ERGONOMIC...
The term �ergonomics� is derived from two Greek words: �ergon�, meaning work and �nomoi�, meaning natural laws. Ergonomists study human capabilities in relationship to work demands.

POSTURE...
In recent years, ergonomists have attempted to define postures which minimize unnecessary static work and reduce the forces acting on the body. All of us could significantly reduce our risk of injury if we could adhere to the following ergonomic principles:

  • All work activities should permit the worker to adopt several different, but equally healthy and safe postures
  • Where muscular force has to be exerted it should be done by the largest appropriate muscle groups available.
  • Work activities should be performed with the joints at about mid-point of their range of movement. This applies particularly to the head, trunk, and upper limbs.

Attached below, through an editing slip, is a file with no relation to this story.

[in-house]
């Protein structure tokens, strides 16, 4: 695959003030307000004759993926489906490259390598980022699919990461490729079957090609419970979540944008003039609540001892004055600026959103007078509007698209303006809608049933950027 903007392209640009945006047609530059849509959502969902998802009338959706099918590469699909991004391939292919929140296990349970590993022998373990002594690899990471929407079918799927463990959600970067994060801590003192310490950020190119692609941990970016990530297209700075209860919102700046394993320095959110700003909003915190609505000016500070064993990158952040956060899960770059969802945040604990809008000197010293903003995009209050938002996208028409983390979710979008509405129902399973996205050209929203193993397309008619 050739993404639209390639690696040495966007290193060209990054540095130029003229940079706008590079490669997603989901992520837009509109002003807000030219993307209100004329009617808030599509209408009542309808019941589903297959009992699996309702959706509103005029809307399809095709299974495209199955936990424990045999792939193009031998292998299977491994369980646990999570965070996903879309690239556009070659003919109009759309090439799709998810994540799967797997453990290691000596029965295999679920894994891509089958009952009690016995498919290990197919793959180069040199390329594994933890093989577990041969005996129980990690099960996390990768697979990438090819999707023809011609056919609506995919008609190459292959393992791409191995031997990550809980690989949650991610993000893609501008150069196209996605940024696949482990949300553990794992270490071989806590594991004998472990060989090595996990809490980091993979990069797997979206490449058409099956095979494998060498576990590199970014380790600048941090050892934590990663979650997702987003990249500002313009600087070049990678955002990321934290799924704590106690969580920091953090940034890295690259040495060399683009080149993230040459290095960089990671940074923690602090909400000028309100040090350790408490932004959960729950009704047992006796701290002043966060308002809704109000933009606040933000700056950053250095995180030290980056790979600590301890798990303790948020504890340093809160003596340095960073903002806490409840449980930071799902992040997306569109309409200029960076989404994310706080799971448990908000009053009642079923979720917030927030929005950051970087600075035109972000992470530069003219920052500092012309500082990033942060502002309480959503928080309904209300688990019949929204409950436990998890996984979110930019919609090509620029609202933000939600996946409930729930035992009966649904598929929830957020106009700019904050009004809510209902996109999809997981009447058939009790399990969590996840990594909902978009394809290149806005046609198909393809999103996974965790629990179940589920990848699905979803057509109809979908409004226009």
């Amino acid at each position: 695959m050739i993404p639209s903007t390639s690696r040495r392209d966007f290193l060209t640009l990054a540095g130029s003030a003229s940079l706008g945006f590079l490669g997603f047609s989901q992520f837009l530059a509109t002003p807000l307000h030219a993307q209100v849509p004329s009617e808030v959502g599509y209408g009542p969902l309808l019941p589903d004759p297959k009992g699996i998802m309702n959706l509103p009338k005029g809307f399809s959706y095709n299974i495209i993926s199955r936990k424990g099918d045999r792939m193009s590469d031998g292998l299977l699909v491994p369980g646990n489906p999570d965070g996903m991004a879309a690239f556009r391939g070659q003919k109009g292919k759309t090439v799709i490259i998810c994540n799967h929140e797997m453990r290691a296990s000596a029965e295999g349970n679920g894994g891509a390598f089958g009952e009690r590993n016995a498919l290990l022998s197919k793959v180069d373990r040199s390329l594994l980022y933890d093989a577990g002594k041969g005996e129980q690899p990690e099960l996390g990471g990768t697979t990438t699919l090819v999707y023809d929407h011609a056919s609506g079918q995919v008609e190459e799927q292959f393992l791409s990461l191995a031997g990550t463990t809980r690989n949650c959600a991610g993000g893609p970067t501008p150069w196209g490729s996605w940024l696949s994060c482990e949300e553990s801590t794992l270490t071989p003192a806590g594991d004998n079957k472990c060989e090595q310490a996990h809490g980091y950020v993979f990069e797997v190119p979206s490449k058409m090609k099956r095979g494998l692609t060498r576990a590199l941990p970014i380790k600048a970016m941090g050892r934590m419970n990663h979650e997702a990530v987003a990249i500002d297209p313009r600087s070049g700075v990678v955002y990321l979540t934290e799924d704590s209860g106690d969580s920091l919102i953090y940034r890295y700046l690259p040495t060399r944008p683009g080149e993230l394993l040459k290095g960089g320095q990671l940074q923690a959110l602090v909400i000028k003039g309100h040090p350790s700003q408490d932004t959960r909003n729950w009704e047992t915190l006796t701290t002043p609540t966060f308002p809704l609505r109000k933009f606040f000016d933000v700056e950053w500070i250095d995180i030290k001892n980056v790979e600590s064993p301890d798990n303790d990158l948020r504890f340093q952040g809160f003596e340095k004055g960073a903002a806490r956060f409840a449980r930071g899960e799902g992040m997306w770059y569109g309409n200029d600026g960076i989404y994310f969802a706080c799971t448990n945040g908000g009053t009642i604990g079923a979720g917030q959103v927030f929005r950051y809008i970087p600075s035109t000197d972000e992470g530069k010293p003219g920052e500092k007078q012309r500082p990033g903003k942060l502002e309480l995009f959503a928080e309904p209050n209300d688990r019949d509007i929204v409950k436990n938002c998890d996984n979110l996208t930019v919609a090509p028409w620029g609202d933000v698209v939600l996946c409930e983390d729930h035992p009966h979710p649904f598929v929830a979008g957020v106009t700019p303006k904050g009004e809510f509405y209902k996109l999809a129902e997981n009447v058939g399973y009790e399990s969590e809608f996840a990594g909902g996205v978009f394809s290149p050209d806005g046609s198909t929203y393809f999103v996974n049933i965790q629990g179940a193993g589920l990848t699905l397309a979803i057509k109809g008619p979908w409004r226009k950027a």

THE PROBLEM...
Here, however, we arrive at a serious problem - and a challenge to conventional ergonomic thinking: In order to put these recommendations into practice, a person would have to be a skilled observer of his or her own joint and muscle functioning and would have to be able to change his or her posture to a healthier one at will. No one develops this sort of highly refined sensory awareness without special training. Therefore, in order to derive the benefits of ergonomic research, we must learn how to observe our bodies in a new way.* Any attempt to improve workplace conditions can have only limited success if this issue is ignored.

A SOLUTION...
To promote an exceptionally healthy and productive work environment and makes our lives easier, it is recommended that we take advantage of the innovative and ergonomic products out in the market today. These products encourage a good and an upright posture, that provides correct spine & lumbar positioning and longer comfort throughout a busy work-day.